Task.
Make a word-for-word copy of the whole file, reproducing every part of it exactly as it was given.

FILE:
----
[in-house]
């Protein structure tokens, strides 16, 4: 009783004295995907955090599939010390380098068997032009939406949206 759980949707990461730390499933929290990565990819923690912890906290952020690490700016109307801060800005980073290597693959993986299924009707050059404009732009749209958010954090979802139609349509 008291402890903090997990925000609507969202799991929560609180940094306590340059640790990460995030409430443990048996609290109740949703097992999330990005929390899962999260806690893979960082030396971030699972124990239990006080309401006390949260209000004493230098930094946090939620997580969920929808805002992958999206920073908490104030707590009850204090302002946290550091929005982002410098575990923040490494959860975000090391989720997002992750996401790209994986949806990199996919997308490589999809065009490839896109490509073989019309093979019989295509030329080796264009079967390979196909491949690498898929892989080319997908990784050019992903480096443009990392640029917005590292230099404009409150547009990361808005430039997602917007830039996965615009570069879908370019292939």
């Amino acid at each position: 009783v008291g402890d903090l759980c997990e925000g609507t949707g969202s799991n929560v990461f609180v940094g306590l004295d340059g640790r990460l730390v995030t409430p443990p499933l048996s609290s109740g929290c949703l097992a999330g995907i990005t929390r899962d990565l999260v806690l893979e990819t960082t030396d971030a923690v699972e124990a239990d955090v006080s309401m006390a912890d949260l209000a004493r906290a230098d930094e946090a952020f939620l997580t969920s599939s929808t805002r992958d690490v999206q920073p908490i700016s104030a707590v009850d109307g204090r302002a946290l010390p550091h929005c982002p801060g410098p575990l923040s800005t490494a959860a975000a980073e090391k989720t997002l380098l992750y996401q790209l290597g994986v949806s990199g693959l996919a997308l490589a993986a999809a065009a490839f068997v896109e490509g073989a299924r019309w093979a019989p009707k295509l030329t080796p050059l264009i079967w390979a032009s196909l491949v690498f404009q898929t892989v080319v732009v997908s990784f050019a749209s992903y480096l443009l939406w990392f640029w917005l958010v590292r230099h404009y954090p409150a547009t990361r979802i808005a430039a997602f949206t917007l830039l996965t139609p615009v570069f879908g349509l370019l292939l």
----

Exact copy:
[in-house]
């Protein structure tokens, strides 16, 4: 009783004295995907955090599939010390380098068997032009939406949206 759980949707990461730390499933929290990565990819923690912890906290952020690490700016109307801060800005980073290597693959993986299924009707050059404009732009749209958010954090979802139609349509 008291402890903090997990925000609507969202799991929560609180940094306590340059640790990460995030409430443990048996609290109740949703097992999330990005929390899962999260806690893979960082030396971030699972124990239990006080309401006390949260209000004493230098930094946090939620997580969920929808805002992958999206920073908490104030707590009850204090302002946290550091929005982002410098575990923040490494959860975000090391989720997002992750996401790209994986949806990199996919997308490589999809065009490839896109490509073989019309093979019989295509030329080796264009079967390979196909491949690498898929892989080319997908990784050019992903480096443009990392640029917005590292230099404009409150547009990361808005430039997602917007830039996965615009570069879908370019292939």
């Amino acid at each position: 009783v008291g402890d903090l759980c997990e925000g609507t949707g969202s799991n929560v990461f609180v940094g306590l004295d340059g640790r990460l730390v995030t409430p443990p499933l048996s609290s109740g929290c949703l097992a999330g995907i990005t929390r899962d990565l999260v806690l893979e990819t960082t030396d971030a923690v699972e124990a239990d955090v006080s309401m006390a912890d949260l209000a004493r906290a230098d930094e946090a952020f939620l997580t969920s599939s929808t805002r992958d690490v999206q920073p908490i700016s104030a707590v009850d109307g204090r302002a946290l010390p550091h929005c982002p801060g410098p575990l923040s800005t490494a959860a975000a980073e090391k989720t997002l380098l992750y996401q790209l290597g994986v949806s990199g693959l996919a997308l490589a993986a999809a065009a490839f068997v896109e490509g073989a299924r019309w093979a019989p009707k295509l030329t080796p050059l264009i079967w390979a032009s196909l491949v690498f404009q898929t892989v080319v732009v997908s990784f050019a749209s992903y480096l443009l939406w990392f640029w917005l958010v590292r230099h404009y954090p409150a547009t990361r979802i808005a430039a997602f949206t917007l830039l996965t139609p615009v570069f879908g349509l370019l292939l």